At one corner, like the jewel in the crown resides the Little Magazine pavilion.
A book that leaves the house never comes back. This is a feeling which haunts me as a publisher for the last 10 years.
A publisher? Before anyone winces, let me humbly add, a publisher of little magazines.
Little magazines (you can always look up the wiki for a definition to come close to the understanding of the phenomenon) as we had always boasted of, is our space, the space for free-lance, non-conformist writers. Or that’s what we always thought it to be before the Internet came and brought along droves of e-magazine.
Yet, the love for the printed words remains predominant to the people of Bengal and to Bengalis all over. That is why it is not only the Kolkata Book fair which is thronged by thousands but almost at the same time of the year there are several book fairs in the several districts of West Bengal as well.
The Kolkata Book Fair almost marks the end of the festive season which starts with the Durga Puja , followed by the Kolkata Film Festival, the music festivals, the little magazine melas and the theatre festivals in a span of 3-4 months in the sultry winters of Kolkata.
It was indeed of conjecture to many when the book fair shifted its venue from the plush Maidan to its new home in Milan-mela along the bypass – whether the shift will hold the crowds or not. The doubts were dispelled in the first year itself, with sales beefing up even more.
As I was making circles round the fair for a possible parking on Feb 4 and seeing literally thousands swarm in to the fair (it was a holiday to most of the Government employees and academic institutes due to Saraswati Puja) I could probably understand what the fair means to the crowd.
Even if we complain of dwindling reading patterns amongst the kids and youth of modern India and we jibe at the food stalls making more profit than many a bookstall in the fair, there is no denying that the percentage of book-lovers far outweighs the casual visitor.
And from politics to religion, from fantasy to fiction, from poetry to science – you have it all. And alongside, at one corner, like the jewel in the crown resides the Little Mag pavilion. It is vibrant – with slender, slim books of different sizes and shapes, people stringing the guitar or a publisher hawking his product in some unique style, a self published poet covering himself with banners and pages of his own book – you will find all of them.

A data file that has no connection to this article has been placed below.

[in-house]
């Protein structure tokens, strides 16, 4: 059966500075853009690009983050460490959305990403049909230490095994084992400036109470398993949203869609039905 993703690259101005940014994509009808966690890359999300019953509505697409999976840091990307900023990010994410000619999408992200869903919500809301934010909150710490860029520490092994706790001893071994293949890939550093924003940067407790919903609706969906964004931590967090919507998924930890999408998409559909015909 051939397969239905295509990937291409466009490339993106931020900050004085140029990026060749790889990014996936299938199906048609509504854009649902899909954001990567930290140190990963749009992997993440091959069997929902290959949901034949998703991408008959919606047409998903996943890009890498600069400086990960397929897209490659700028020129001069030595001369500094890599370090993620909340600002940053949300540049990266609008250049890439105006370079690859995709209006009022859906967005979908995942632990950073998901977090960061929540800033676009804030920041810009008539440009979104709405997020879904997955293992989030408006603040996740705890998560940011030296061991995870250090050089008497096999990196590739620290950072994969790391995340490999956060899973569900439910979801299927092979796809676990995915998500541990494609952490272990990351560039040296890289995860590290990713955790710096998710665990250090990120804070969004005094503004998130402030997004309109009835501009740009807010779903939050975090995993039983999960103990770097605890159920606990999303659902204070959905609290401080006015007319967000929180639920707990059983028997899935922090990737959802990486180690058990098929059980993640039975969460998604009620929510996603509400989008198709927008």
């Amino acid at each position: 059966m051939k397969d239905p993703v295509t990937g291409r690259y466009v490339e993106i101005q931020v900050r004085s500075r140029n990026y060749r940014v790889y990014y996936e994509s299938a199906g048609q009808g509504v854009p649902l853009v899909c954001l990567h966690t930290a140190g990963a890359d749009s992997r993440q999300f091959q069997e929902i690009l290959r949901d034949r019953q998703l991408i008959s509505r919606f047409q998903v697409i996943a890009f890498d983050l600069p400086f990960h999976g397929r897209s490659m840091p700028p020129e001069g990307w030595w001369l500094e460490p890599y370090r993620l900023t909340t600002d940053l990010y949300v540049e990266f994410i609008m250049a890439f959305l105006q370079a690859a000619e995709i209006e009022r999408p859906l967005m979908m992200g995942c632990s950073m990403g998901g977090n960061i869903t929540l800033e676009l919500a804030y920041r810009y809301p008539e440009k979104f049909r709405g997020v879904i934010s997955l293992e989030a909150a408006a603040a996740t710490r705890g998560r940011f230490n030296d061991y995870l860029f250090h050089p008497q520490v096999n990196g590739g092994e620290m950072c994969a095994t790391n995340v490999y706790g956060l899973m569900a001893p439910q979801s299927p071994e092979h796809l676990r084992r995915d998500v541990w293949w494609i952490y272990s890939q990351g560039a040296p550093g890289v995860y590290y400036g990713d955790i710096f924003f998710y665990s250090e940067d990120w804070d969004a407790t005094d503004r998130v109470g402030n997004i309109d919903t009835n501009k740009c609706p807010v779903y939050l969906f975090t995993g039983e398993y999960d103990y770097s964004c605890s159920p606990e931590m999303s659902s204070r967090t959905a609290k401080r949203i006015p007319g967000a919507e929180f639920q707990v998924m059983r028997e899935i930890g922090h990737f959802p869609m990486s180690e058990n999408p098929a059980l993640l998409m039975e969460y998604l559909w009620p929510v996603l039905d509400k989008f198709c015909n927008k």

From the small towns and cities outside of Kolkata to the corporate professionals of the metro – you know little magazine squarely levels us all – keeps us rooted to the reality of the land. There are big hopes, lofty dreams and yet a penchant to remain subdued and less pompous outwardly in small, subtle ways which makes the little magazine dream fluttering high.
From the college-goer to the retired civil servant, the fair paints everyone warm with saturated hue. Like everything else, there are several objections, questions even severe repulsions about some of the attributes of the little magazine enclave, the little magazines themselves and the fair in general – but that is a different story for some other day.
As I move out of the fair and drive back home, I leave the ground which was so vibrant moments ago.
Does the fair feel sad as we all walk out of it?
Does she feel desolate when we leave her for the last time on the last day, only with a promise to return a year later?
Or does she also feel that a person leaving the fair never comes back the same to her ever?
Editor’s Note: Amitava Nag co-publishes the Bengali little magazine “Rosatol” on “romyo rochona” (belles-letteres or satirical, humorous, dark comic literature). He edits the cinema magazine Silhouette, which is also a little mag in flavour and mood.
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